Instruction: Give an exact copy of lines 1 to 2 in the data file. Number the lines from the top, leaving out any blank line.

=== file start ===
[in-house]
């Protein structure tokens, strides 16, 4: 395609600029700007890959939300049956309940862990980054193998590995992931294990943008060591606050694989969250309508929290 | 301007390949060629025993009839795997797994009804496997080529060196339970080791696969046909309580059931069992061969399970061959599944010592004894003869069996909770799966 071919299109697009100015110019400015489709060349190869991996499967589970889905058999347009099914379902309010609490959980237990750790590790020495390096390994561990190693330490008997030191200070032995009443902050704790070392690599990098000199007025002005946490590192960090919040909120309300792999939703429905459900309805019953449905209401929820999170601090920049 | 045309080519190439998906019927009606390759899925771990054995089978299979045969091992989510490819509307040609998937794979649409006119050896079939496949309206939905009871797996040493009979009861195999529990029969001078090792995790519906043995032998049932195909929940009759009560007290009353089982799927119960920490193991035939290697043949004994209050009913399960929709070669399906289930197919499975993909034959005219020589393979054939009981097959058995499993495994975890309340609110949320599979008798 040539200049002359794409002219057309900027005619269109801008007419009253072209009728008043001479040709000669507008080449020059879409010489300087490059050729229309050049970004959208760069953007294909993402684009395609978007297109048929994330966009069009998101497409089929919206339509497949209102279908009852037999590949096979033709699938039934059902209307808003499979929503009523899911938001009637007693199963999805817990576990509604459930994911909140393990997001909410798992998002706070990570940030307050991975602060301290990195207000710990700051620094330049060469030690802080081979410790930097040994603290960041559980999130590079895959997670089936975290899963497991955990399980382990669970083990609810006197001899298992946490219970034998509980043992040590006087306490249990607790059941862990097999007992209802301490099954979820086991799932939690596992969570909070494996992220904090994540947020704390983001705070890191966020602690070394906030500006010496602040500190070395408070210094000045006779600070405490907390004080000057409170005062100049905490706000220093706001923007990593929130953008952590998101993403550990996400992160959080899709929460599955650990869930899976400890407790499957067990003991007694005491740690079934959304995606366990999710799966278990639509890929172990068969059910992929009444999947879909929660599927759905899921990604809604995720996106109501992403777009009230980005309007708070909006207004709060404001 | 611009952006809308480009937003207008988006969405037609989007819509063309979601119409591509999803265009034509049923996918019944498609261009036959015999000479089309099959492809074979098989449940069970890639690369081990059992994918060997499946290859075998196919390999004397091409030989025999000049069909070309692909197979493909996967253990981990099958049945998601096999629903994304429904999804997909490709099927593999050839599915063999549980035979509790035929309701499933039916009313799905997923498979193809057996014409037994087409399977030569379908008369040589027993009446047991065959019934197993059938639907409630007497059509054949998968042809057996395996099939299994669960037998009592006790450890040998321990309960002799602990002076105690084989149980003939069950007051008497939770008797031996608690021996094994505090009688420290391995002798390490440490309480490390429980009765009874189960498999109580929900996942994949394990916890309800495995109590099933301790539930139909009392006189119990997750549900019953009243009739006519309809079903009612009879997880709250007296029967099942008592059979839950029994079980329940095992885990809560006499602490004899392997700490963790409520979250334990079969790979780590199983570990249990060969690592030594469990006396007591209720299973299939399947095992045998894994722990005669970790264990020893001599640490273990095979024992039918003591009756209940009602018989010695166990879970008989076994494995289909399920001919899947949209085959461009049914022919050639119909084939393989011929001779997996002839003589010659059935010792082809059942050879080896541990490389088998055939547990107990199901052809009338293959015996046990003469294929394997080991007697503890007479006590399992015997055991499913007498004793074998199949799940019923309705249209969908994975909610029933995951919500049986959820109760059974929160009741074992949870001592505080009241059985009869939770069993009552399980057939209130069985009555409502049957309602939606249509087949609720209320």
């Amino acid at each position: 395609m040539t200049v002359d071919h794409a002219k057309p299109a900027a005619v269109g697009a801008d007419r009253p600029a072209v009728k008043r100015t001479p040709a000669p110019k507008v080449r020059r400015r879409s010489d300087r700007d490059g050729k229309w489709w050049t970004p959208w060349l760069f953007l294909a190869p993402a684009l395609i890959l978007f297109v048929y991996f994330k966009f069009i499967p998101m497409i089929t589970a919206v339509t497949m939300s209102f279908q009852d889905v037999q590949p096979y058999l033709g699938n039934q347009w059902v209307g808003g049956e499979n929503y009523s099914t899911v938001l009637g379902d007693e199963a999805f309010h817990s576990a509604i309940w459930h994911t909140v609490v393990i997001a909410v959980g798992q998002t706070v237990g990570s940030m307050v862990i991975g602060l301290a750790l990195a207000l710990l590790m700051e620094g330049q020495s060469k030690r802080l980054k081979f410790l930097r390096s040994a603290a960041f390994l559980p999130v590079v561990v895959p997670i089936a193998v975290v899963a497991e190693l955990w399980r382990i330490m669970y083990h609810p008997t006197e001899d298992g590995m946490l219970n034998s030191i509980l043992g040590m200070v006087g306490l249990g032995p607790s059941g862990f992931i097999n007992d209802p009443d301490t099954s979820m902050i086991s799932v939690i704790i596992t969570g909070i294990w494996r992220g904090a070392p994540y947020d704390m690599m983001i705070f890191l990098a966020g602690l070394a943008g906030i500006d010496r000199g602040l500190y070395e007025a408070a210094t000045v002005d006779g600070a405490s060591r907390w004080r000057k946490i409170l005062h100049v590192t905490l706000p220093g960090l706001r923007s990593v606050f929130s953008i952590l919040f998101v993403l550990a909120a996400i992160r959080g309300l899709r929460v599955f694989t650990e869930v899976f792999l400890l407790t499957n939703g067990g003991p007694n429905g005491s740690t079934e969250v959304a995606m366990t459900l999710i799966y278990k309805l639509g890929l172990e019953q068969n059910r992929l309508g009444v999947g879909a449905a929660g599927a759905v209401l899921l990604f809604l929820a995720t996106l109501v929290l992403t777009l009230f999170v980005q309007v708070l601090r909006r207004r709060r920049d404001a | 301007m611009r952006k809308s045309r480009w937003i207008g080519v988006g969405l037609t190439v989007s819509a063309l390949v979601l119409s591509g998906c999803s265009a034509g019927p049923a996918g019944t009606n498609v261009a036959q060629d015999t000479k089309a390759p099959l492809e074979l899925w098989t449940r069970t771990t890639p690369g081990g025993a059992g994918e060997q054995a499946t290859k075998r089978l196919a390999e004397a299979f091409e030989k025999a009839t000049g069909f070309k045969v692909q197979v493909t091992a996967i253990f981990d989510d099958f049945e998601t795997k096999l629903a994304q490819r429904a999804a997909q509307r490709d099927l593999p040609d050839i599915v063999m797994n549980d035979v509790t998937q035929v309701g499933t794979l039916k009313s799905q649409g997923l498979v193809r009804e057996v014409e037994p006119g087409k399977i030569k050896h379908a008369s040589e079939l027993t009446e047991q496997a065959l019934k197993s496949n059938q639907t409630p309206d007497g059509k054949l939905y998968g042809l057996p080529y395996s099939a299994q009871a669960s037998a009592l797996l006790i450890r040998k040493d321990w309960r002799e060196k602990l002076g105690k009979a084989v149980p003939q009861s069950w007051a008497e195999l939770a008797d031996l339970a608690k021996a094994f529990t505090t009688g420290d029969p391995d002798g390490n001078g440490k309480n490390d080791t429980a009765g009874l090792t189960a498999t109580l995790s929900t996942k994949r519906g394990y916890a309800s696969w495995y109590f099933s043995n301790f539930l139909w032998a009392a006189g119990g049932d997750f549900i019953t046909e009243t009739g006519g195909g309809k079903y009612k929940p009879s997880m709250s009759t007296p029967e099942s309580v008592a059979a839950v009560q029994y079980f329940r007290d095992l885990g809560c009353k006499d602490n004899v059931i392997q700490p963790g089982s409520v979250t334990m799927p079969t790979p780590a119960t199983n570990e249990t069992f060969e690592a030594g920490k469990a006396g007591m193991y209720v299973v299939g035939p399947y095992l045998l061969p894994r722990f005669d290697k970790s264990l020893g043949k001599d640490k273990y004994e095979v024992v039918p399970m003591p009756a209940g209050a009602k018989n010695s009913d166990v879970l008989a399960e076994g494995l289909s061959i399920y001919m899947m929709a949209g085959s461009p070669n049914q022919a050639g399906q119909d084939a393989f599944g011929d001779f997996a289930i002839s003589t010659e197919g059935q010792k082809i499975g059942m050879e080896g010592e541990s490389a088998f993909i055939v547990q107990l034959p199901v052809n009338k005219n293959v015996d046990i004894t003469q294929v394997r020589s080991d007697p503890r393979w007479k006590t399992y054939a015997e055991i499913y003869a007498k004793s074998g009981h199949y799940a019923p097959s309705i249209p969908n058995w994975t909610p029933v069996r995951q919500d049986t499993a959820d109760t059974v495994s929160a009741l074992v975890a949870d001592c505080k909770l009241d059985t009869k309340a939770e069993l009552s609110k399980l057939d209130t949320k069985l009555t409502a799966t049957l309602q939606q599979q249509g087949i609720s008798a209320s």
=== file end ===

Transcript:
[in-house]
């Protein structure tokens, strides 16, 4: 395609600029700007890959939300049956309940862990980054193998590995992931294990943008060591606050694989969250309508929290 | 301007390949060629025993009839795997797994009804496997080529060196339970080791696969046909309580059931069992061969399970061959599944010592004894003869069996909770799966 071919299109697009100015110019400015489709060349190869991996499967589970889905058999347009099914379902309010609490959980237990750790590790020495390096390994561990190693330490008997030191200070032995009443902050704790070392690599990098000199007025002005946490590192960090919040909120309300792999939703429905459900309805019953449905209401929820999170601090920049 | 045309080519190439998906019927009606390759899925771990054995089978299979045969091992989510490819509307040609998937794979649409006119050896079939496949309206939905009871797996040493009979009861195999529990029969001078090792995790519906043995032998049932195909929940009759009560007290009353089982799927119960920490193991035939290697043949004994209050009913399960929709070669399906289930197919499975993909034959005219020589393979054939009981097959058995499993495994975890309340609110949320599979008798 040539200049002359794409002219057309900027005619269109801008007419009253072209009728008043001479040709000669507008080449020059879409010489300087490059050729229309050049970004959208760069953007294909993402684009395609978007297109048929994330966009069009998101497409089929919206339509497949209102279908009852037999590949096979033709699938039934059902209307808003499979929503009523899911938001009637007693199963999805817990576990509604459930994911909140393990997001909410798992998002706070990570940030307050991975602060301290990195207000710990700051620094330049060469030690802080081979410790930097040994603290960041559980999130590079895959997670089936975290899963497991955990399980382990669970083990609810006197001899298992946490219970034998509980043992040590006087306490249990607790059941862990097999007992209802301490099954979820086991799932939690596992969570909070494996992220904090994540947020704390983001705070890191966020602690070394906030500006010496602040500190070395408070210094000045006779600070405490907390004080000057409170005062100049905490706000220093706001923007990593929130953008952590998101993403550990996400992160959080899709929460599955650990869930899976400890407790499957067990003991007694005491740690079934959304995606366990999710799966278990639509890929172990068969059910992929009444999947879909929660599927759905899921990604809604995720996106109501992403777009009230980005309007708070909006207004709060404001 | 611009952006809308480009937003207008988006969405037609989007819509063309979601119409591509999803265009034509049923996918019944498609261009036959015999000479089309099959492809074979098989449940069970890639690369081990059992994918060997499946290859075998196919390999004397091409030989025999000049069909070309692909197979493909996967253990981990099958049945998601096999629903994304429904999804997909490709099927593999050839599915063999549980035979509790035929309701499933039916009313799905997923498979193809057996014409037994087409399977030569379908008369040589027993009446047991065959019934197993059938639907409630007497059509054949998968042809057996395996099939299994669960037998009592006790450890040998321990309960002799602990002076105690084989149980003939069950007051008497939770008797031996608690021996094994505090009688420290391995002798390490440490309480490390429980009765009874189960498999109580929900996942994949394990916890309800495995109590099933301790539930139909009392006189119990997750549900019953009243009739006519309809079903009612009879997880709250007296029967099942008592059979839950029994079980329940095992885990809560006499602490004899392997700490963790409520979250334990079969790979780590199983570990249990060969690592030594469990006396007591209720299973299939399947095992045998894994722990005669970790264990020893001599640490273990095979024992039918003591009756209940009602018989010695166990879970008989076994494995289909399920001919899947949209085959461009049914022919050639119909084939393989011929001779997996002839003589010659059935010792082809059942050879080896541990490389088998055939547990107990199901052809009338293959015996046990003469294929394997080991007697503890007479006590399992015997055991499913007498004793074998199949799940019923309705249209969908994975909610029933995951919500049986959820109760059974929160009741074992949870001592505080009241059985009869939770069993009552399980057939209130069985009555409502049957309602939606249509087949609720209320």